The industry has come up with a graphics card that can handle D3 yet, but it's still very playable and creepy. One thing I love about it is that the corners are shrouded in shadow that is completely black until you shine your flashlight onto it. A couple of times, I looked into a shadowy hallway and was surprised to see two glowing eyes turn and look at me.

The great thing about Half-Life was there weren't always critters hidden in the shadows. You'd be walking down a corridor rather confidently and then... Yikes! Some critter with teeth in the nastiest places would jump out at you.

In D3, it gets a bit predictable because almost every shadow and corridor has some kind of deformed critter in it. Granted, they are creepy and grotesque critters, but they seem to be having some kind of discussion just before you show up. I am reminded of a recent posting in Penny Arcade (The Other Side strip).

Do you think that means I won't purchase my own copy of D3? Are you kidding me?

Wednesday, August 25, 2004

Look out Leonard Cohen... Westmount has arrived (again)

You don't really expect me NOT to have this in my CD collection? How could I possibly resist? Thanks Bill for letting me know that my train has arrived.

And thanks to Lightspeedchick, I can now fold a shirt (it took a few tries).

Today has been very edumacational. And I still have two appointments to meet which involve scraping my teeth and poking at my eyes.


Tuesday, August 24, 2004

City of Gold didn't Make the Money

On my travels yesterday, I picked up a VHS copy of The Road to El Dorado (read the overly Christian Review). This wasn't a huge hit for Dreamworks, but the story of the making of El Dorado is history-worthy in the world of animation.

I've searched for an article about this on the web, but I can't find anything about it. When this movie was being made, I was working at Toon Boom, so I was a bit more plugged in to what was going on in the animation world.

It seems in the making of this movie, Dreamworks had to go through three to six directors (I thought it was six, but the movie credits only list three (unless the other three took the Allan Smithee route)). When you watch this movie (which I think is alot of fun despite the obvious problems), you can almost spot it to the second on when the director will change. The behaviour patterns of Miguel and Tulio seem to morph from time to time, reflecting the changing of the directorial style. It's interesting to watch.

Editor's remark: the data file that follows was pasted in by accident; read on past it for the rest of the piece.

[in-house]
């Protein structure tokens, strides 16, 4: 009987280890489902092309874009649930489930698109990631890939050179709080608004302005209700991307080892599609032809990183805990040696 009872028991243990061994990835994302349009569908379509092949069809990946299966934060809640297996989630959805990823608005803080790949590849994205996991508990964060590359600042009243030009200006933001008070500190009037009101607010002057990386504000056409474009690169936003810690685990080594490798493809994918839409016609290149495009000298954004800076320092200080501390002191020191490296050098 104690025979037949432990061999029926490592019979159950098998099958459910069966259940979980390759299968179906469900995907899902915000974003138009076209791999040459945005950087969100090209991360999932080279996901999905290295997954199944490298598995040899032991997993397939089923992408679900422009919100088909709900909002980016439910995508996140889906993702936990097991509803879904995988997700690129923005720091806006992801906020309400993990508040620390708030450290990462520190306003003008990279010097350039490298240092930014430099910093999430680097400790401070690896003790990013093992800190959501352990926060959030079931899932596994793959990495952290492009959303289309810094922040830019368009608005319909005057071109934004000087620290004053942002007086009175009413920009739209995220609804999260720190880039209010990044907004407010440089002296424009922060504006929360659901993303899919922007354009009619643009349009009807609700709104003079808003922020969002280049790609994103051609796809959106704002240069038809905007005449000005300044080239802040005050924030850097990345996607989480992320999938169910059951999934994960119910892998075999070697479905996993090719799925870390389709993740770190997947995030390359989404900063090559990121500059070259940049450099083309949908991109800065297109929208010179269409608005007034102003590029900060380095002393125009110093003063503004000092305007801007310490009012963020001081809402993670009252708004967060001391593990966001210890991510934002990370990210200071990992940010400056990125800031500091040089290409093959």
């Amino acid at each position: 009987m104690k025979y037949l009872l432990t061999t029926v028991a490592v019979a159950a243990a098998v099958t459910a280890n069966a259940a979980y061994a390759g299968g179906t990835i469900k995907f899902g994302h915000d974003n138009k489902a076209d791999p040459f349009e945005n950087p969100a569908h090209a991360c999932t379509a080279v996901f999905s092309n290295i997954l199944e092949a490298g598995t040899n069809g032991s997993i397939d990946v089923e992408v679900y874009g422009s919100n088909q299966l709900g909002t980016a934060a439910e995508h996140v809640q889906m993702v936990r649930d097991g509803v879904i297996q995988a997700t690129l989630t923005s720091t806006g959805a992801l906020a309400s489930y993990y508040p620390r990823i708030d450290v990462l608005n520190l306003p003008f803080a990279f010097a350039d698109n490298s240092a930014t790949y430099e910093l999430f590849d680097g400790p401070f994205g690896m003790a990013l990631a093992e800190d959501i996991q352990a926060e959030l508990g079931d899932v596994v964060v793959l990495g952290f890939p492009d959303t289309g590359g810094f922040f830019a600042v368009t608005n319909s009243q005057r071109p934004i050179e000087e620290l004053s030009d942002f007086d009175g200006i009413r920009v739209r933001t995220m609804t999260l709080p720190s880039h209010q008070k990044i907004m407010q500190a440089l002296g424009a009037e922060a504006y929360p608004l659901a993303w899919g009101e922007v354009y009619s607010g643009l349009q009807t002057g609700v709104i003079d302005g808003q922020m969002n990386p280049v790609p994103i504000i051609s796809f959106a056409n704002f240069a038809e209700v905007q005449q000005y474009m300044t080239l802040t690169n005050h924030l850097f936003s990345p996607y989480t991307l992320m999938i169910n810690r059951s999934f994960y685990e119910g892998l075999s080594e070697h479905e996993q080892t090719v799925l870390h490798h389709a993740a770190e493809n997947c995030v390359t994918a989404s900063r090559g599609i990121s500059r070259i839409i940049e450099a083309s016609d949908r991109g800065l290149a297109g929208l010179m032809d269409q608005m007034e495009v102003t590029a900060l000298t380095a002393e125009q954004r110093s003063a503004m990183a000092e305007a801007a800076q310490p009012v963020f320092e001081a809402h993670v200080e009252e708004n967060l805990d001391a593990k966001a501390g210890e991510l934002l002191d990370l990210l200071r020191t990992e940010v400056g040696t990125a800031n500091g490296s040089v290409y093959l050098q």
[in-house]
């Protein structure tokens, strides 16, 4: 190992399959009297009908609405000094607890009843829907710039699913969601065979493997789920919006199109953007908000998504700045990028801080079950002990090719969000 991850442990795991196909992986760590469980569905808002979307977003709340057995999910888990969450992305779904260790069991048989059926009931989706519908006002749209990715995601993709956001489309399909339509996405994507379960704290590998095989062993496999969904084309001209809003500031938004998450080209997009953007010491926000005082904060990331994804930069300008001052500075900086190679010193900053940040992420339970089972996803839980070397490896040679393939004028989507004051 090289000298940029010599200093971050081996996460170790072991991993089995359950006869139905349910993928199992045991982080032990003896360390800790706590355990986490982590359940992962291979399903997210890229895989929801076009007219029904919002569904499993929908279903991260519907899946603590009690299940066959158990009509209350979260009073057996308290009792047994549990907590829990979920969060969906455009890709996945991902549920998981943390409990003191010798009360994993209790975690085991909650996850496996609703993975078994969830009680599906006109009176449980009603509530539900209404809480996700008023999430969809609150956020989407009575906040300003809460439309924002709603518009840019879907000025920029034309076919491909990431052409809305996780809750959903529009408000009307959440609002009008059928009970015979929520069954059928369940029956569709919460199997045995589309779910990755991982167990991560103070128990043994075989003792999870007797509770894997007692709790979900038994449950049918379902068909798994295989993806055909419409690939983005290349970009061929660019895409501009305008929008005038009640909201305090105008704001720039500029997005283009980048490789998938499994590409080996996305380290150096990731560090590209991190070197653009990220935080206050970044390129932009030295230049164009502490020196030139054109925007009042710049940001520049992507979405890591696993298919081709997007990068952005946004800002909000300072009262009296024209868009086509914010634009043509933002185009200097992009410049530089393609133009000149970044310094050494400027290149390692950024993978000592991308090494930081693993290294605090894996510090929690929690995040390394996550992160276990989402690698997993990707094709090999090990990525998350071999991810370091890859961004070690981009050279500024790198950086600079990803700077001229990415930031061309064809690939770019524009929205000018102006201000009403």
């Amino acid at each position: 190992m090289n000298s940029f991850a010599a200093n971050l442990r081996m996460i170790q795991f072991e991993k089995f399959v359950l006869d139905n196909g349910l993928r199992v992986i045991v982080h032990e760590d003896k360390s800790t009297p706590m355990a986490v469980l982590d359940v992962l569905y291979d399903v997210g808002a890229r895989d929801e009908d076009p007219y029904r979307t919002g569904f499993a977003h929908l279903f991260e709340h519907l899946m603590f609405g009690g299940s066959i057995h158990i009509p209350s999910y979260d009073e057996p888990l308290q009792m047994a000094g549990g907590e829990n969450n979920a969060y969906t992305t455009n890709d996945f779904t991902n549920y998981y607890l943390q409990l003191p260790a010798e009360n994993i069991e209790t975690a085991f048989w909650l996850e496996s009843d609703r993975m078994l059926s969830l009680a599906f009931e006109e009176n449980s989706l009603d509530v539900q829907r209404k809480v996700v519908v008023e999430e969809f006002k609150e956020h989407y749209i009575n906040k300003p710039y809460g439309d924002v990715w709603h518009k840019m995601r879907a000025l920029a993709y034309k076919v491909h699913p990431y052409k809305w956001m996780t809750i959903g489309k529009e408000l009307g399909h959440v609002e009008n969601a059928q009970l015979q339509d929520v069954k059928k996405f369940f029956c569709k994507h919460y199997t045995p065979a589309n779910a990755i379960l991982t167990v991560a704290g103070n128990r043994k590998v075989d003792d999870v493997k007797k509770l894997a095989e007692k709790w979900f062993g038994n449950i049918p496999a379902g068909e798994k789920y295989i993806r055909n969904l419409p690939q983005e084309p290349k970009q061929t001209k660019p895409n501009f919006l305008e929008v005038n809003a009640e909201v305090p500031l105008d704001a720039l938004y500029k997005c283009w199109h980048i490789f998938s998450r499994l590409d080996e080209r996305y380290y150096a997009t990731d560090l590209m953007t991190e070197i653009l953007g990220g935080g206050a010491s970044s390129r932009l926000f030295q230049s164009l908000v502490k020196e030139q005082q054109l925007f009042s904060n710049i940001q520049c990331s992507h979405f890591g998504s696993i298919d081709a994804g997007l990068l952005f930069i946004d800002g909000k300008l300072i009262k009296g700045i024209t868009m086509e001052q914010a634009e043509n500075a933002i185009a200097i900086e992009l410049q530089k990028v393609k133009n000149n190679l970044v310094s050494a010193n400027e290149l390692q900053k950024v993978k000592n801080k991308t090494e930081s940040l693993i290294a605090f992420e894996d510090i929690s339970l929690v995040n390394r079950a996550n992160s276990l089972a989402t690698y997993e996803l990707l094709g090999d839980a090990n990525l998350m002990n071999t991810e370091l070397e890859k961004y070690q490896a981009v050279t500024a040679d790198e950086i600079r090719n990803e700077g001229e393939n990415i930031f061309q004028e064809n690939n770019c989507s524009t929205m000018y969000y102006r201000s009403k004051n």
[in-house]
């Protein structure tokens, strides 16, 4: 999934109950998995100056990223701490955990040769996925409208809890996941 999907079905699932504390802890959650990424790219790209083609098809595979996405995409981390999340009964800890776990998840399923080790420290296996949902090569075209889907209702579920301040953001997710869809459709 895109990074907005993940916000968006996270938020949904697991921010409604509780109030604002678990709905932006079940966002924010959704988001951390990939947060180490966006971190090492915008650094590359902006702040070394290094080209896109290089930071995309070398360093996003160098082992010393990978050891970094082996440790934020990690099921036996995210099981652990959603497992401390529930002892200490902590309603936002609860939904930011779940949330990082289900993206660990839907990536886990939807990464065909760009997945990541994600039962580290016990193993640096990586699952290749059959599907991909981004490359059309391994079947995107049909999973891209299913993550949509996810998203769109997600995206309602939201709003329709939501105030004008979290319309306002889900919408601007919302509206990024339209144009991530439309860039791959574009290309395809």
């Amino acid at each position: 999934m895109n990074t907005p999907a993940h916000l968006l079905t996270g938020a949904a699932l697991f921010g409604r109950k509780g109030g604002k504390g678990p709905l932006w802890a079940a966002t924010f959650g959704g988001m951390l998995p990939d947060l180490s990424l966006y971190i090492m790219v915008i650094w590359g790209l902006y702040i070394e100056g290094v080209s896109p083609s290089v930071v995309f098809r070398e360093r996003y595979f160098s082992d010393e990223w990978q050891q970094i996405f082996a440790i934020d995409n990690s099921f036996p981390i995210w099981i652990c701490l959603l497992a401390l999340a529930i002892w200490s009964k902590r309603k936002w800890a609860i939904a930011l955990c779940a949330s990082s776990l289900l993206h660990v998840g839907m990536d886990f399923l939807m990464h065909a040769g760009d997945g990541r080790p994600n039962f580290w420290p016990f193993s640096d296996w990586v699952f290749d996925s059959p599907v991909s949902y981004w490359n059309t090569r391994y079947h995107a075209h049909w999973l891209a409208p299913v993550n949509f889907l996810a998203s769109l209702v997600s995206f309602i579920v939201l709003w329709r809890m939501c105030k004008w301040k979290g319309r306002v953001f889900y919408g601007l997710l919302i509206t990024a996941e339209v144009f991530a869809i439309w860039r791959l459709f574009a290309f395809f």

This movie is really not meant for children since it does contain some pretty bad stereotypes and a few pretty adult scenes. Rent it if you get a chance, but watch it after the kids go to bed.

Sunday, August 22, 2004

I, Robot

Yep, I went to see it last night. I'm not a Asimov fan, so I have no real understanding on how this movie is nothing like the book (but then again, I understand that movies are not books, and movie screens cannot compare to your own imagination)..

That being said, I thought it was a fun movie to watch. Ye Gods... It's Will Smith. That should be enough for you to know that the movie isn't going to be hugely thought-provoking. Although I think Smith is a great actor and I'd like to see him do something a bit more dramatic (like Robin Williams did in Awakening and Dead Poet's Society).

When the ads for I, Robot came out, I didn't realize it was Asimov-inspired (or suggested, as the credits say). My first thought was that it was an extension of the Matrix storyline (check out The Second Renaissance Part I at the Animatrix). I have the Animatrix on DVD and the more I watch it, the more it makes me think of I, Robot.

Anyways, if you haven't read Asimov and won't be distracted by how much this movie isn't Asimov, go see it. It's fun.

(PS: I need to make a point of blogging everyday. I realize it's been a week or so, but I'm trying to spend as little time in front of this PC as I can in the summer.)

Thursday, August 12, 2004

List Time and Telemarketing Scams

Nathalie over at I'd Like To Fly has the best telemarketing story I've ready in awhile. I usually know how to deal with telemarketers, but I've never had anyone call me up asking for my banking account number. If it ever happens, I'll be reading from this script.

And now for tee list. Feel free to copy and paste to your own blog:

Last Cigarette:: don't smoke
Last Alcoholic Drink:: Alexander Keiths (bottled)
Last Car Ride:: about 12 hours ago when Maggie offered to pick-up Ms. Carrote and bring her to a late-night game of Cranium with friends.
Last Kiss:: about 10 minutes ago
Last Good Cry:: I can't remember the last time
Last Library Book checked out:: That's way too long ago. The last book I perused at the MPRC was Jewish Folktales
Last movie Seen in Theatres:: Spider-man 2 (blah)
Last Book Read:: Mad Love by Paul Dini and Bruce Timm
Last Movie Rented:: Radioland Murders
Last Cuss Word Uttered:: Fuck, repeatedly
Last Beverage Drank:: Lady Grey tea with brown sugar
Last Food Consumed:: French toast with Maple Syrup and Velveeta